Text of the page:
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Journal of Aging Research
Volume 2012 (2012), Article ID 537467, 6 pages
Research Article

Social Isolation and Aging in Zambia: Examining the Possible Predictors

1Department of Population Studies, School of Humanities and Social Sciences, University of Zambia, Box 32379, Lusaka, Zambia
2Institute of Economics of Education and Management, Graduate School of Education, Huazhong University of Science & Technology, Wuhan 430074, China

Received 9 April 2012; Revised 11 June 2012; Accepted 25 June 2012

Academic Editor: Kee Lee Chou

Copyright © 2012 Christopher Chabila Mapoma and Gift Masaiti. This is an open access article distributed under the Creative Commons Attribution License, which permits unrestricted use, distribution, and reproduction in any medium, provided the original work is properly cited.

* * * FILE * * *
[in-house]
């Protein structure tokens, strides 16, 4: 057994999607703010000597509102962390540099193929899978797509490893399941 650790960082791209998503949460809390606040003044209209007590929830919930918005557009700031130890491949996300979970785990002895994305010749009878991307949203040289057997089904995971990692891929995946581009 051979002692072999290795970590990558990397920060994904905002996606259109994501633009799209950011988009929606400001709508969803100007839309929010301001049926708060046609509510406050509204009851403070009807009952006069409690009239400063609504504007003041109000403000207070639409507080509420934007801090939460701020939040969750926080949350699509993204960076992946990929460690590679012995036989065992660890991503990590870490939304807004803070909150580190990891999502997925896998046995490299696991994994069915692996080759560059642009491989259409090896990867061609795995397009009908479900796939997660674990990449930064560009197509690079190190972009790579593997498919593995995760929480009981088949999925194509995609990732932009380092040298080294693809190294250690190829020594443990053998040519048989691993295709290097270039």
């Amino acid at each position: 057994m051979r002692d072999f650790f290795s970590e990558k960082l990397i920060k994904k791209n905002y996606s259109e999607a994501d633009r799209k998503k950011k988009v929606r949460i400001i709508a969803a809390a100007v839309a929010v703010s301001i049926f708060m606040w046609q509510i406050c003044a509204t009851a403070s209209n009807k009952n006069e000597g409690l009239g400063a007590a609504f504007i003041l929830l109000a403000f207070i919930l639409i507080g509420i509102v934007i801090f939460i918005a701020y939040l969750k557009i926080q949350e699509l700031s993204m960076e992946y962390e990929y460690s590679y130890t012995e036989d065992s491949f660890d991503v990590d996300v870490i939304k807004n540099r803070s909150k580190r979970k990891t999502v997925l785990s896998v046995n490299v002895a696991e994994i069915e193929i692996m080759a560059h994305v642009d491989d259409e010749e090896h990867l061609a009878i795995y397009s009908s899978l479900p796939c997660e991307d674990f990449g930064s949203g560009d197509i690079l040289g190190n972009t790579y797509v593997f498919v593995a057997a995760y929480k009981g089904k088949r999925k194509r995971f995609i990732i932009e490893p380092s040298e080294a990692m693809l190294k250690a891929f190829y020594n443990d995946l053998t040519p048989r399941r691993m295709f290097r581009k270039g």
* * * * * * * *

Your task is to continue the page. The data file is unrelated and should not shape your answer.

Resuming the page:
This research paper examined social isolation and aging in Zambia by examining possible predictors. The paper produces evidence on risk factors likely to engender social isolation among the elderly population of Zambia. Snowball sampling was undertaken to select 690 adults aged 60 and over in communities as well as those living in homes for the aged. A structured questionnaire was used to solicit information from respondents. Results show that old people in Zambia experience forms of social isolation which exhibit themselves (but not limited to) through such factors as loss of appetite, stress, moody, hopeless, useless, unhappy, and lonely. On balance, however, the direction of association and the number of statistically significant findings suggest that associations between variables examined and risk factors associated with social isolation amongst older people in this analysis could explain the overall situation occuring currently in Zambia and probably other developing countries. In view of this, this study recommends that further work is needed to identify and explain details of factors of social isolation using techniques such as focus group discussions as well as in-depth interviews with key informants. Such approaches may even help to explain why, for example, sex seems not to be significant in determining indicators of social isolation.